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Rebuilding the rep’s reputation

If you thought distribution was all about keeping stock, you’re wrong, according to Nigel Watts, managing director of sales representative Ismosys.

“A distributor holds stock, ships products and invoices the customer,” explained Watts. “It makes its money by buying, adding a margin and selling. It also collects the debt from the customer.

“The rep is paid a commission on its sales by the manufacturer and so is part of the cost of sales structure of the manufacturer. A rep also provides some commercial infrastructure to support sales to distributors.”

Large enough companies have a support team, Watts says. “Smaller companies use reps to be their support team for distribution.”

According to Watts, reps started to appear in the US electronics industry in the 1970s. “How did companies get customers to know they exist? Distribution wasn’t well developed in those days. A rep brings the manufacturer an in-depth knowledge and experience of key customers in a territory or geography. And manufacturers can use that knowledge to get to those customers.”

This is the reason why IQD Frequency Products uses reps in the US. “Americans buy American,” said vice president of sales Maria Shoteh. “The US is a big market, so employing reps is the best way of getting to the local customer.”

The relationship with target customers is therefore key, but is not all reps have to offer. Watts believes amortisation of cost is another important reason.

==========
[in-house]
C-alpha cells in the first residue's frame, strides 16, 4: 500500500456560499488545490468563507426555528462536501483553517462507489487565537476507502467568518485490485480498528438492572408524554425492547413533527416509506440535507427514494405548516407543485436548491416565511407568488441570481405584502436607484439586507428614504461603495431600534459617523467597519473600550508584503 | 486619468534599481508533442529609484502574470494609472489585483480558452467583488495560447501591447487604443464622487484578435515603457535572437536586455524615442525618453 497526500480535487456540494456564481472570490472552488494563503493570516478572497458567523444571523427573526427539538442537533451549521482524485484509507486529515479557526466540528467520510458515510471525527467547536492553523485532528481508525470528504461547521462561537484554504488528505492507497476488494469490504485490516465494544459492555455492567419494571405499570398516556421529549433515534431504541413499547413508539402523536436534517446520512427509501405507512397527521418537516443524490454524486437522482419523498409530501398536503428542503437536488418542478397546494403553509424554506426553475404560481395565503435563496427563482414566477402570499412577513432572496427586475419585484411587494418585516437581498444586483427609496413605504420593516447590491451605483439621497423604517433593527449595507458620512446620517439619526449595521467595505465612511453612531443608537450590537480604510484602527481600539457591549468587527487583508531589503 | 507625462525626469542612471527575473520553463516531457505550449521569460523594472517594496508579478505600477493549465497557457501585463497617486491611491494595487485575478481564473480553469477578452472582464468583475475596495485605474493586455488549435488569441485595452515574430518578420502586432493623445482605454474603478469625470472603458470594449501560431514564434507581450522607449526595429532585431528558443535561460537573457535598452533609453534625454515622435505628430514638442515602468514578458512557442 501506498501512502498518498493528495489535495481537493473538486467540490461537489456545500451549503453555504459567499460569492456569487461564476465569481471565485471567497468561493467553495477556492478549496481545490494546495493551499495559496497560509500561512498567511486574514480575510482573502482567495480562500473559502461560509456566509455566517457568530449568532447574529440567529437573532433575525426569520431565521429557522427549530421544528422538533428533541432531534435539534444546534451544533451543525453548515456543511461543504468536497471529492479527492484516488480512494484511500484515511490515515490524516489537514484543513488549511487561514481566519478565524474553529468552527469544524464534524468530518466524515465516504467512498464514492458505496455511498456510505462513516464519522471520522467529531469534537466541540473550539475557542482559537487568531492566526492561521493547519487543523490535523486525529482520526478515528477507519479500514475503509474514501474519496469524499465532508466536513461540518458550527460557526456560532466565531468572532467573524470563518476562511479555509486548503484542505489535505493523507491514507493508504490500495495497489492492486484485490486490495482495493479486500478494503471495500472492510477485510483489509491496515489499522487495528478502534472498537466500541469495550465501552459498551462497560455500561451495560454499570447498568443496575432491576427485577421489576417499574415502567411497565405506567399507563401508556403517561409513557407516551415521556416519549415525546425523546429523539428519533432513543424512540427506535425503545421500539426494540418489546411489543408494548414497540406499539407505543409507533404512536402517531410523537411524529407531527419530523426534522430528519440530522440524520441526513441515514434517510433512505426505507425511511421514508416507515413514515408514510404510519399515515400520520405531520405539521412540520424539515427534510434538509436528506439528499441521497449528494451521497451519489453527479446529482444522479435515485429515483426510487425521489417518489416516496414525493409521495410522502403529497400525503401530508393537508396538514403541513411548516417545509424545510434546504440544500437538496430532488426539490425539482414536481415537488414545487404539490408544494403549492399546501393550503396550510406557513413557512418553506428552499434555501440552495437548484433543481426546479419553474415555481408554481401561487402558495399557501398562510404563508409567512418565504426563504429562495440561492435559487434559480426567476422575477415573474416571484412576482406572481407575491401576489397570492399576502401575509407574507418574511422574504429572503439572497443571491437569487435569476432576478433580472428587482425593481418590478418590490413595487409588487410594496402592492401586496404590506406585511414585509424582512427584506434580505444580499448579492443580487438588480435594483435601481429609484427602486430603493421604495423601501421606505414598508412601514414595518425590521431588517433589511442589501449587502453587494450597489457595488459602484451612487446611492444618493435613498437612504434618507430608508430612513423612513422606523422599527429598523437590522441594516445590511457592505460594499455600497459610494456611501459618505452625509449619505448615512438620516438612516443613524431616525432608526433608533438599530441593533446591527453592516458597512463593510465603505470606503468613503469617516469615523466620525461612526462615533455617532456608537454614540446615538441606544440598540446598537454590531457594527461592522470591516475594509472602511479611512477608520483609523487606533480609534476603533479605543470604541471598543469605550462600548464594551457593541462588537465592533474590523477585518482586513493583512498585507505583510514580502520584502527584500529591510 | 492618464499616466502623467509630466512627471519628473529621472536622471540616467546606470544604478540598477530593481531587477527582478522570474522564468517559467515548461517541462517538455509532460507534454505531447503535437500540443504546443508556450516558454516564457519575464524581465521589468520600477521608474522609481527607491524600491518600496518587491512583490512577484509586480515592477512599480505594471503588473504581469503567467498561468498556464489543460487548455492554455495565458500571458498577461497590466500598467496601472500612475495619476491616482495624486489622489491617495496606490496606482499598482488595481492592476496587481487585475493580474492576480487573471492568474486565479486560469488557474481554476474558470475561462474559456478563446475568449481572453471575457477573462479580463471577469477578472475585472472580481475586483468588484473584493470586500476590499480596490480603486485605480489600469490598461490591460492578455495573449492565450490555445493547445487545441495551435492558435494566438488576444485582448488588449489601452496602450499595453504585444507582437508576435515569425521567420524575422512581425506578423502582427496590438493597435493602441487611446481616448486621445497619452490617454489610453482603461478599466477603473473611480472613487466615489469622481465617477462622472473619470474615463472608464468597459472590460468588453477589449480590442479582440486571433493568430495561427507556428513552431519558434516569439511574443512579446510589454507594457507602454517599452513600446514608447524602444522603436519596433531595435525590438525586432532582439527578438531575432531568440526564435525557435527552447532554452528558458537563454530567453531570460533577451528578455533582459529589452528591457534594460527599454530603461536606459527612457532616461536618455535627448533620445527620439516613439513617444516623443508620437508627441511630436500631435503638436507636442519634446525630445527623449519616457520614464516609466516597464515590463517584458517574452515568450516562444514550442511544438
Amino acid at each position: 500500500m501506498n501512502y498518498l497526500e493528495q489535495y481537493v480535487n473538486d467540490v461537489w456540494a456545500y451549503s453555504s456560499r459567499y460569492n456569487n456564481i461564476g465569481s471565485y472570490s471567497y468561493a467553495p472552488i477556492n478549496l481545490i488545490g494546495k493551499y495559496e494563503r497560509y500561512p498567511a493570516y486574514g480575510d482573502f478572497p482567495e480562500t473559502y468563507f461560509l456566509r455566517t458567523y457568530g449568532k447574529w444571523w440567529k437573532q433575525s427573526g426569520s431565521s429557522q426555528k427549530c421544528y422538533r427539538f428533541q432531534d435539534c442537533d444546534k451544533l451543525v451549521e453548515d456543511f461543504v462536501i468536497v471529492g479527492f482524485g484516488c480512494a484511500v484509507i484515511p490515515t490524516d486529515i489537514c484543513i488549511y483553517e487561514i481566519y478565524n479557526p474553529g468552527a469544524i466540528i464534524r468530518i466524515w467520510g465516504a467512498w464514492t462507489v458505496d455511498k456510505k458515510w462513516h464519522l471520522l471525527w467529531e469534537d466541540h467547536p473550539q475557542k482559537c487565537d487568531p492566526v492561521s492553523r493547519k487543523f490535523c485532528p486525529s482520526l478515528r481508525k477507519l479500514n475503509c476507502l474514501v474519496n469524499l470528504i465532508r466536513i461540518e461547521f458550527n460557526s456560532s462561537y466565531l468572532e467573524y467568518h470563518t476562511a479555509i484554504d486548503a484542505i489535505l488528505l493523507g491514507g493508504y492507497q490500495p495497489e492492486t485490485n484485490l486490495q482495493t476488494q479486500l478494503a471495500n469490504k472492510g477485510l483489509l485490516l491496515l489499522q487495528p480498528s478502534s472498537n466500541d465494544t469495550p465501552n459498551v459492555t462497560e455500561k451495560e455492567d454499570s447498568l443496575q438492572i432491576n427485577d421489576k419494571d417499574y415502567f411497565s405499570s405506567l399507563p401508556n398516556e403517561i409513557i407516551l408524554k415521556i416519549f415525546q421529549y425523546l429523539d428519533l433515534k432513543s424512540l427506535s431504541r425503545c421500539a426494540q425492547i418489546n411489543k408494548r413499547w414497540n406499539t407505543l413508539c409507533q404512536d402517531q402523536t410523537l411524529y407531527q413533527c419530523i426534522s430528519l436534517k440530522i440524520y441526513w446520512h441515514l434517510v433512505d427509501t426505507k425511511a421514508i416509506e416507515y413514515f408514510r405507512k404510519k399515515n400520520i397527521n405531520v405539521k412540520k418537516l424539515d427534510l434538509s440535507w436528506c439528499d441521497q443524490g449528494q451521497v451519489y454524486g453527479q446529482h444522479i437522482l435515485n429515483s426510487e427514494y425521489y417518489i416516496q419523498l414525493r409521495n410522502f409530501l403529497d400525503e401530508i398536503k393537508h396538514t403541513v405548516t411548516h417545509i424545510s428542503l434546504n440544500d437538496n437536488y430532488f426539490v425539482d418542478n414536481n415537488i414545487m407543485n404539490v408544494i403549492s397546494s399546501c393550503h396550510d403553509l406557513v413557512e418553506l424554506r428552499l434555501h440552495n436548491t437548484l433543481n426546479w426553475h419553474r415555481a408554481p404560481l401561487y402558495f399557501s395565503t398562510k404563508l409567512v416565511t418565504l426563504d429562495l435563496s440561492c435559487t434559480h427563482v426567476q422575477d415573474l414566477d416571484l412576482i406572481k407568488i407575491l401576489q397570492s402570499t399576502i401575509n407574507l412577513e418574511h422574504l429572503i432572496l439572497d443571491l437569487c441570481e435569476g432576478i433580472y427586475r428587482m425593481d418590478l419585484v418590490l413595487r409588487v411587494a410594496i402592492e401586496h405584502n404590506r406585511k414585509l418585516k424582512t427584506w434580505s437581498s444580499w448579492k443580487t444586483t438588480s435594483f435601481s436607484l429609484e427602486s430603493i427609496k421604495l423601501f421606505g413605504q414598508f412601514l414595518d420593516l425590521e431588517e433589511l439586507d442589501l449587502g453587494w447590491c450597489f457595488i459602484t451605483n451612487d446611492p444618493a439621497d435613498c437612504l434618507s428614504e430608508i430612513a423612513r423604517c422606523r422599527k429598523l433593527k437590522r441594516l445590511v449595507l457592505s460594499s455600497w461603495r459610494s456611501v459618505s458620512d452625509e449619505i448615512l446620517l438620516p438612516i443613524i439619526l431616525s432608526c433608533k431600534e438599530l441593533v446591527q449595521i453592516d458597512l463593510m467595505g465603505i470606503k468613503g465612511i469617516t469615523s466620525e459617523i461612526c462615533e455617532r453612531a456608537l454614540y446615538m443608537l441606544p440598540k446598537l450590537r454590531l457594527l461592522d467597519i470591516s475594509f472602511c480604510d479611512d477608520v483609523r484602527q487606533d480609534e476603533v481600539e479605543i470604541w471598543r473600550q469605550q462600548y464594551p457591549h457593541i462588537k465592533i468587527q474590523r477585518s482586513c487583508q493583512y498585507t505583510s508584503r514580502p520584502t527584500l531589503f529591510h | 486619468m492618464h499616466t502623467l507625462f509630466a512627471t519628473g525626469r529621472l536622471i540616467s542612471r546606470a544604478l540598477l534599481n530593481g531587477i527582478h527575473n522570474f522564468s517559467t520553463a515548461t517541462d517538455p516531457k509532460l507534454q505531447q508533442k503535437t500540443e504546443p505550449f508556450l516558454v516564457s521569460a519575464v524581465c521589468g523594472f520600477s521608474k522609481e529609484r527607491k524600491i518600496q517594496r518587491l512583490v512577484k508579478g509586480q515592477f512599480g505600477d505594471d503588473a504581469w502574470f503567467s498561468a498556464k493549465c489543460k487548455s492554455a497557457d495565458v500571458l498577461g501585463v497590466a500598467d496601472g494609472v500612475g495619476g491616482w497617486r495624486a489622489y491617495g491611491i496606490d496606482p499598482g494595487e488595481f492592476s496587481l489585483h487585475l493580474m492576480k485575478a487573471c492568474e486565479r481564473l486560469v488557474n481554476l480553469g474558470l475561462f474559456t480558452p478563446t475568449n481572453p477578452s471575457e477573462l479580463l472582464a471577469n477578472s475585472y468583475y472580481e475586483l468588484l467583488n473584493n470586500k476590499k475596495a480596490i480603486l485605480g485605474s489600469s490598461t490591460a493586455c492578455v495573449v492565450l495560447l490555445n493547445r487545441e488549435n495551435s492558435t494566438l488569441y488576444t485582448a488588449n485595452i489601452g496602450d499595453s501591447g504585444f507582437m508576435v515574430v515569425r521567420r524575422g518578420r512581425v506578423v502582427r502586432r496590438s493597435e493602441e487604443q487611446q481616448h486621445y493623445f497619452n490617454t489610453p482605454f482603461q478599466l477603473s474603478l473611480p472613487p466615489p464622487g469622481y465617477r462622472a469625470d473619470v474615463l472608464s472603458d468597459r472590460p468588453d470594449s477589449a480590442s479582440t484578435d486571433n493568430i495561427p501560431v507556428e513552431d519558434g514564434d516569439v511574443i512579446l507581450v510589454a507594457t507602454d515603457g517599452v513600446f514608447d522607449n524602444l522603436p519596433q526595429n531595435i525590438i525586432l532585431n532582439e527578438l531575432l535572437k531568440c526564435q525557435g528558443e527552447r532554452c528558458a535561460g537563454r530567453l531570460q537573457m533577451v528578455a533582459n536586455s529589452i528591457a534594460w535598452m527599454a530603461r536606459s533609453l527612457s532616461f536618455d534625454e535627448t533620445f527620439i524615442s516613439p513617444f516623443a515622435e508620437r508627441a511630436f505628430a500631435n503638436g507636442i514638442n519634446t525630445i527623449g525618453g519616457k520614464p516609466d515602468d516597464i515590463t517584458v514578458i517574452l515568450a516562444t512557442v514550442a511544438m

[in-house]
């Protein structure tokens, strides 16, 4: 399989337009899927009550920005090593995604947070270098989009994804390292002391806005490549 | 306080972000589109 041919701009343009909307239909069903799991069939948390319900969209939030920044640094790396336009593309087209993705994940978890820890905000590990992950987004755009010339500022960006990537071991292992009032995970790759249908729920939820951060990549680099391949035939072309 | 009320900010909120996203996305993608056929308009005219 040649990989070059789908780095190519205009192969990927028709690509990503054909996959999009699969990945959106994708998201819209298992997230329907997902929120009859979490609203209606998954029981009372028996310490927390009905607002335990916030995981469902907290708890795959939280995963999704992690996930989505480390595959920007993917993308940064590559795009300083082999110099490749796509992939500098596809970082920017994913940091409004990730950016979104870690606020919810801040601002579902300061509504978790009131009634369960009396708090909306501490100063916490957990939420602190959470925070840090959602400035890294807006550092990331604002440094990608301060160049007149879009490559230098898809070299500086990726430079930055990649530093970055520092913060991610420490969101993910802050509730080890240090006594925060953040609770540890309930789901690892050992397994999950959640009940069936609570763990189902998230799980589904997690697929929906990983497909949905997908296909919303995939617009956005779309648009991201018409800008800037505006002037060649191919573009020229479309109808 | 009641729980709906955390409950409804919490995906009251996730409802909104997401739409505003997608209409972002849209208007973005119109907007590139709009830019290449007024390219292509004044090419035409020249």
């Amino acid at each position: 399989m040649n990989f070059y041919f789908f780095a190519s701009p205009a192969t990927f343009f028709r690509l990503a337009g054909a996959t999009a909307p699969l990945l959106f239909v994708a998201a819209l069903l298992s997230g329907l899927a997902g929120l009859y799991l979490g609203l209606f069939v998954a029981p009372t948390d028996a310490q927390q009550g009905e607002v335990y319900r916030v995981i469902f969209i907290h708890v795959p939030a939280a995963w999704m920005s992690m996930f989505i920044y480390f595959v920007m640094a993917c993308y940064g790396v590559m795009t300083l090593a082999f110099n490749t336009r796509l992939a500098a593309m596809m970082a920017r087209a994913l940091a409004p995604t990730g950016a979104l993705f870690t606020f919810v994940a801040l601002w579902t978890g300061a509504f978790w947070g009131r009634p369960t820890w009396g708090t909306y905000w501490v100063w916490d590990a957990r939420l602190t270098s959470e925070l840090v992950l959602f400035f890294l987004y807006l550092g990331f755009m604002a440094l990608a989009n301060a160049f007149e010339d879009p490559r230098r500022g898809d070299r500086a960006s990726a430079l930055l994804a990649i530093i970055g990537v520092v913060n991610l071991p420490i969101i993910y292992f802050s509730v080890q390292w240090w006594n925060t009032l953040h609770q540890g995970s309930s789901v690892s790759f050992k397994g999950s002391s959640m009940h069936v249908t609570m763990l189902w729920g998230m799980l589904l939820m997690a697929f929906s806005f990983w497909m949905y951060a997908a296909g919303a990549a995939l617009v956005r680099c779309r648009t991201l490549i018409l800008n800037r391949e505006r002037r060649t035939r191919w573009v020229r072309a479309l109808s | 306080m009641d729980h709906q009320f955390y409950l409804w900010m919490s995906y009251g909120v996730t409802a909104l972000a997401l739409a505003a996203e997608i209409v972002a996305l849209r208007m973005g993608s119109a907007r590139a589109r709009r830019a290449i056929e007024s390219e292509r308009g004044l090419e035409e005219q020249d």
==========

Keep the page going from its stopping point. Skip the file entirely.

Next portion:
A rep saves on cost by managing a line card of non-competing complementary product lines. “A rep has many income streams and can therefore afford to do things that companies can’t, like providing a support structure for distribution,” Watts said.

“A manufacturer might have to put two or three people in an office in the UK to support European customers or distributors, while Ismosys has offices in several countries supporting local customers and distributors for the same cost.”

Neil Whittington, EMEA sales director for CUI, agrees that reps have their advantages. “Reps provide exclusive sales support for a manufacturer’s products and technologies, whilst promoting complementary lines that, as a whole, provide a focused and knowledgeable sales and support structure to the technical and commercial teams within the customer base.”

Watts argues reps also have a better relationship with the customer, which maximises the sales opportunity for the lines represented.

Traditionally, in the US style model, distribution was active in the mid and lower tiers of the customer pyramid, with the manufacturer’s sales force or reps dealing with the top tier. Gradually, however, reps have become more involved with the middle tier, working hand in hand with distribution.

“Distributors’ fear was always that if the reps came into the middle tier and the accounts started to grow quickly, the rep would adopt them directly on behalf of the manufacturer and they’d lose all the business,” said Watts, pictured left.

“That didn’t really happen in the US for many years, but it did in Europe. Reps used to steal house accounts from distributors and there was a hostile, often mistrustful, relationship between them. Reps were regarded far more as parasites than as partners.”

“It is up to us as the manufacturer, and the rep organisations, to shift this perception and to help them understand that we are all working on the same team,” argued Whittington. He mentioned that in Europe, the more common model has been that of a ‘stocking rep’, or a specialist distributor, which could restrict reps’ ability to work with the main catalogue and broad-line distribution partners that have access to the larger customers.